August tends to be a busy month for labor and deliveries across the country. This past August was no exception. Our hospital covers overflow from the Kaiser system, and this one couple stood out from the rest.
I was called around midnight to evaluate this first-time mom in early labor. She was turned away from her hospital because they were on overflow (no room in the inn), and here she was. The couple had no idea who anyone was, and had never stepped foot in this hospital before. It truly was an uncomfortable position to be in, but the couple was smart. They were very pleasant to the nurses and to me as well. After we explained who we were and what to expect, they felt a little better. She was 4 centimeters dilated and would deliver her baby with us. We received all the records, and there didn’t seem to be any problems.
At this time, I noticed they had several suitcases with them. I asked how long they planned to stay with us. The husband walked over and opened a large suitcase and showed me all sorts of goodies that were inside. He said they wanted to give them to the nursing staff and doctors as a token of appreciation, before we even did anything. Like I said, this couple was smart! I had him wheel out the suitcase and present his gifts to the staff. This couple was treated like royalty, not because of the goodies, although that did help. They were treated like royalty because they showed respect for the nurses who would be taking care of them.
This may seem strange for people in other countries, but the U.S. health system can be strange. This type of gesture is a sign of respect for the nurses providing care for a loved one; it’s no means an attempt to bribe good care. I have yet to see a nurse bribed by a pepperoni pizza, but I have seen a nurse be grateful and feel appreciated.
Kindness goes a long way.
There are a number of rules to follow when either receiving care or visiting someone in the hospital, such as respecting visiting hours and talking quietly. The most important rule is to be respectful. Attitudes need to be checked at the entrance.
For those visiting patients, there’s a whole other set of do’s and don’ts.
First and foremost, don’t visit anyone if you’re sick.
Limit the time you visit someone. They may not want your company as much as you want theirs.
Don’t touch the equipment. Sounds simple, but you’d be surprised.
I always suggest to friends that they buy pizza or cookies for the nursing staff when they have a loved one in the hospital. Not only is it a kind and appreciative gesture, but you’re also letting everyone know that the patient in room x has someone who loves and cares about them. We’re all human, and kindness really empowers even better care.
An old professor of mine used to teach us that the patients who have loved ones around do better, heal better, and get out of the hospital quicker than the ones who are alone. It’s true.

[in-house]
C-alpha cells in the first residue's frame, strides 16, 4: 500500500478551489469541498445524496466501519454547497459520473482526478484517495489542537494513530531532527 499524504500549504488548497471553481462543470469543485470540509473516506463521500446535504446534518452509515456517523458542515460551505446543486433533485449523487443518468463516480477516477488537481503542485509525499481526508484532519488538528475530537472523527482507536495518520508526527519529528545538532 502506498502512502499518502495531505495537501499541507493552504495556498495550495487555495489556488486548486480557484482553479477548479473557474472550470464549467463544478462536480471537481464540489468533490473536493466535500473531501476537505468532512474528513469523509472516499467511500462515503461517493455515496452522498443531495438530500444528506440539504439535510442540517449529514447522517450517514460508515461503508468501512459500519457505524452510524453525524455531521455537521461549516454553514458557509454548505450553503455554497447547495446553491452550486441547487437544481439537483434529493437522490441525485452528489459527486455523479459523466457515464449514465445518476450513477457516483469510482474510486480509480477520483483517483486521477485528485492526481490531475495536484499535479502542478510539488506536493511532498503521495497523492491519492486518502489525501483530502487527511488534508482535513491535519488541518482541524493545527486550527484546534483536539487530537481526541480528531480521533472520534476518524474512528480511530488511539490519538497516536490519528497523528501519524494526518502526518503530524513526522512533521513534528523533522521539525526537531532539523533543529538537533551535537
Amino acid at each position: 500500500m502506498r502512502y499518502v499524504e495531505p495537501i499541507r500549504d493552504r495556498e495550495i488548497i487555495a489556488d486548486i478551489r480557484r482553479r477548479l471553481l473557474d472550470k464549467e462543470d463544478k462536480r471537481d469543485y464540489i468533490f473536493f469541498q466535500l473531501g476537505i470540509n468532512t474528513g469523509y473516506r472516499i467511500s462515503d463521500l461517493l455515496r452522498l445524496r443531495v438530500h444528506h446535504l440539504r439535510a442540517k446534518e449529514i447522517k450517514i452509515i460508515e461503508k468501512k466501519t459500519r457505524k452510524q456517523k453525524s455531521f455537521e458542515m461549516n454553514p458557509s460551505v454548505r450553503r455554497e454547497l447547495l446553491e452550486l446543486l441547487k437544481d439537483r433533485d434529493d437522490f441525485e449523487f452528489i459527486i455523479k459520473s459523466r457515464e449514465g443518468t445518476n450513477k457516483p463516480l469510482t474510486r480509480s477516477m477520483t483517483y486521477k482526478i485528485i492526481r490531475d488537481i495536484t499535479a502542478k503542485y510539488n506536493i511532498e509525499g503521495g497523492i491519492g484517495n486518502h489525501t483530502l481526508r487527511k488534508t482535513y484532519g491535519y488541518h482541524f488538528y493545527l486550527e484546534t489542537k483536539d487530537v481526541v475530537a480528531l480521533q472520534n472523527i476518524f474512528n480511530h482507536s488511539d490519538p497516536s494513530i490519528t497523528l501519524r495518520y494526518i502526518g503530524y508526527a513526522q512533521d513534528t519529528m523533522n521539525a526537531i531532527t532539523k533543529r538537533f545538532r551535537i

Believe it or not, there was even a scientific article showing “good patients” promote positive outcomes, published in BMC Infectious Diseases in 2015.
There are also some proactive things we as patients can do to improve our stay and care while in the hospital.
The first is choosing which hospital to go to.
This can be critical, depending on what you’re in for. University or academic hospitals are usually better equipped for more difficult illnesses or surgeries, such as cardiac bypass or neurosurgery.
Questions are great and very important, but ask them at one time so the same questions aren’t repeated. This will also allow for everyone to hear the same answer and reduces confusion about what the doctor or nurse said. Have the family members you want to be in the loop present when you ask those questions. Both physicians and nurses can only speak with the patient or designated family or friends.
Don’t distract the nurse when they’re preparing your medications. Interruptions increase the chance for errors. Let the doctors and nurses concentrate on their duties.
I’ve had several patients try to get into a discussion with me during a C section. The majority of women have C sections using spinal anesthesia, which allows for easy conversation. Some have even tried to talk about politics. Why someone would argue with a person literally holding a knife inside their belly is beyond me, but they do. One patient even wanted me to stop the surgery so a nurse could move a mirror for her to watch—and this was after the baby was born!
Many hospitals will allow you to bring your own regular medications, as this can save you a lot of money. Make sure you bring them in the original pharmacy container, otherwise you may have a problem.
Always check your bill. While your insurance company will be billed, you will probably owe a fair amount out of deductibles and copays. Hospitals tend to overcharge and be redundant in billing. Read it thoroughly; go through the charges with a fine-toothed comb.
Be patient with the use of electronic medical records (EMR). Doctors and nurses hate them even more than most patients do. If we’re typing information instead of looking at you, please understand that we weren’t trained as data entry clerks and are doing our best.
I also have another small simple piece of advice for patients being admitted to the hospital. Bring your own toiletries. You’ll feel a lot better.
Finally, sadly, spiritual care isn’t profitable for hospitals. If your hospital doesn’t have a chaplain available, you can invite someone who will provide such services for you as a visitor.
There is a great quote by an unknown author: “Be nice to nurses. They keep the doctors from accidentally killing you.”
Bottom line, nurses give you the care you need when you’re in the hospital.